Just over a two-hour drive from Rockhampton, but a lengthy nine-hours or 825km from Brisbane, Blackwater is a small inland town in Central Queensland. Its population at the 2006 Census was a little over 5000, with a young median age of 29 that same year, seven years below the state average (36) according to SQM Research.
Nevertheless, it plays a major role in the region’s mining industry, with six major open cut coal mines and one underground mine operating outside of the town. These mines produce millions of tonnes of coking and steaming coal each year, which are then exported worldwide to Japan, Italy, the United Kingdom, France, and many other countries. The steaming coal produced is also used for power generation within Queensland.
It therefore comes as no surprise that Blackwater is known as the ‘Coal Capital of Queensland’, with mining being the primary employer in the town. According to ABS estimates, 26.3% of the local workforce was employed in intermediate production in 2008 while 14.9% were tradespersons.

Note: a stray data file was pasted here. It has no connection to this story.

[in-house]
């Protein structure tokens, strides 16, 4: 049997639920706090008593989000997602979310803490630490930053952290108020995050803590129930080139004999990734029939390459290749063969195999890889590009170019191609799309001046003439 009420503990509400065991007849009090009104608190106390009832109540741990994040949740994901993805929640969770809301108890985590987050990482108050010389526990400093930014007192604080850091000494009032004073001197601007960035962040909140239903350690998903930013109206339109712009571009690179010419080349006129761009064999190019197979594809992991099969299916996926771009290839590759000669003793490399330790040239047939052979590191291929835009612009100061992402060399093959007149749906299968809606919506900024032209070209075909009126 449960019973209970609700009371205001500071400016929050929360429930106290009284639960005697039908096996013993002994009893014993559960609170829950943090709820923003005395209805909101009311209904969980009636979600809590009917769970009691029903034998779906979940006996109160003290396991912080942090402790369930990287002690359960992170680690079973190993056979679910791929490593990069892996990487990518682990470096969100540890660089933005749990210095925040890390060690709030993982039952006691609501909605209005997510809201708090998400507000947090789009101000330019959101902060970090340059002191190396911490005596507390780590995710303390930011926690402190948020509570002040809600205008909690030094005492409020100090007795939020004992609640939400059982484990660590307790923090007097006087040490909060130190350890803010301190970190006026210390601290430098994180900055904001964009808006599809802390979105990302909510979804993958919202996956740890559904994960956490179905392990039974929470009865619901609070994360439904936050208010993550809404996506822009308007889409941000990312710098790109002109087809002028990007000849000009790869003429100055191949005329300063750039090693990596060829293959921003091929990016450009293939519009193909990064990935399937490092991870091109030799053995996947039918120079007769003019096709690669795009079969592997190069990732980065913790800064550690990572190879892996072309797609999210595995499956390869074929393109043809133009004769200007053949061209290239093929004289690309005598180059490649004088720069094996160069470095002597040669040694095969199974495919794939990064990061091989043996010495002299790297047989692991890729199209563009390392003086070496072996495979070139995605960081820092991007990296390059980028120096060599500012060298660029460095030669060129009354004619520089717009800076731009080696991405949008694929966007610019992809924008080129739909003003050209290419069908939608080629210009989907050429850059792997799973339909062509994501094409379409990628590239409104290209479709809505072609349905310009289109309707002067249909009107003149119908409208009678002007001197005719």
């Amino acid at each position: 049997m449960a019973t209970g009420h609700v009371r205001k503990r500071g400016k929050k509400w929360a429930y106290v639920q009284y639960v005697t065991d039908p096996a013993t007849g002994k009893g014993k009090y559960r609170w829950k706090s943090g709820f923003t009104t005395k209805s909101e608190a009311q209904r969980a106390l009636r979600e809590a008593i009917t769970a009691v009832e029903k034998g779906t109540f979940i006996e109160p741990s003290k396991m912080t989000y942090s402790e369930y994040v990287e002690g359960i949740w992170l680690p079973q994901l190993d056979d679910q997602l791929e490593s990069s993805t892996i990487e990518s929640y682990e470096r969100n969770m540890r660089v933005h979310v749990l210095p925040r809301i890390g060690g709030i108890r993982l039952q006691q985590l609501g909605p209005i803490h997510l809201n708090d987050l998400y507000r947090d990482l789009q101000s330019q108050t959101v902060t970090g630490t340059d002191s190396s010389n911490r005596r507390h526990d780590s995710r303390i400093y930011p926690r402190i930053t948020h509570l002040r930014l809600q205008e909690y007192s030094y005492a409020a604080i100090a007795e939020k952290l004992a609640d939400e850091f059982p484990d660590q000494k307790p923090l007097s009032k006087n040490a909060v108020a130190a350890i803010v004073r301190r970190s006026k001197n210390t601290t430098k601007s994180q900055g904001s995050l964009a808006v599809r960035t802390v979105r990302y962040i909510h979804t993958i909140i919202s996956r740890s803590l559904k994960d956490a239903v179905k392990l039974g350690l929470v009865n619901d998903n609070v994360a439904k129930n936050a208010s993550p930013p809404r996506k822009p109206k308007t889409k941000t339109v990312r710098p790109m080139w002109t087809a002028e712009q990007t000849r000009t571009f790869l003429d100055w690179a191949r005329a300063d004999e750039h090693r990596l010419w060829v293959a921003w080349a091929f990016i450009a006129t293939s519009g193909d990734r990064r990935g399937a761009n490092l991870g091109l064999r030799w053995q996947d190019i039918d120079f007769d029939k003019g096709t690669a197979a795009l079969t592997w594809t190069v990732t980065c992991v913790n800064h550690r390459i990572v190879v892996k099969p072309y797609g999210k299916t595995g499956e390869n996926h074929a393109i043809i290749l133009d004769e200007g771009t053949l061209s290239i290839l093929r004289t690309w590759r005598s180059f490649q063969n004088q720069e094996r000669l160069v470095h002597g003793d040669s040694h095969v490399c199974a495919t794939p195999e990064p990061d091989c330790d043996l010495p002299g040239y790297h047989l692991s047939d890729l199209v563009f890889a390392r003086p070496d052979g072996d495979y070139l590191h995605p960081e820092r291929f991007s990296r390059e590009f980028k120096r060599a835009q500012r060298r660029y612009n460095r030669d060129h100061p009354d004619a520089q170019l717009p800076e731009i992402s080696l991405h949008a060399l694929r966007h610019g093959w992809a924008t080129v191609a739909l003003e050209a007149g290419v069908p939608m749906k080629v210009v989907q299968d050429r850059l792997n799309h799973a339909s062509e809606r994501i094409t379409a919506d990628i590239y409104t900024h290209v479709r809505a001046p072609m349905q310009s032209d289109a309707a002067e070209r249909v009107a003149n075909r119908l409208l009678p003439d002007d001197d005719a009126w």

Meanwhile, the area’s property market has also been on the up, with recent growth figures outstripping the ten-year average annual rate. Median house prices in Blackwater are still an affordable at less than $400,000, and rental yields are knocking on double figures.
Blackwater Real Estate sales consultant Leanne Ellis says the area’s booming mining industry means housing shortages are an issue, and rent prices in Blackwell will only continue rising.
“I would say your average rent price, over the last four months, has jumped between $100 and $200 a week. They are definitely skyrocketing,” Ellis said.
Renters made up 52% of the market in 2006 according to SQM Research, and the huge demand for rental property means monthly vacancy rates are on or around 0%. This bodes well for investors who are looking for strong rental returns from their properties, as mining continues to bring workers into Blackwater.
“From an investor’s perspective, at this point in time, they really can’t go wrong,” Ellis concludes.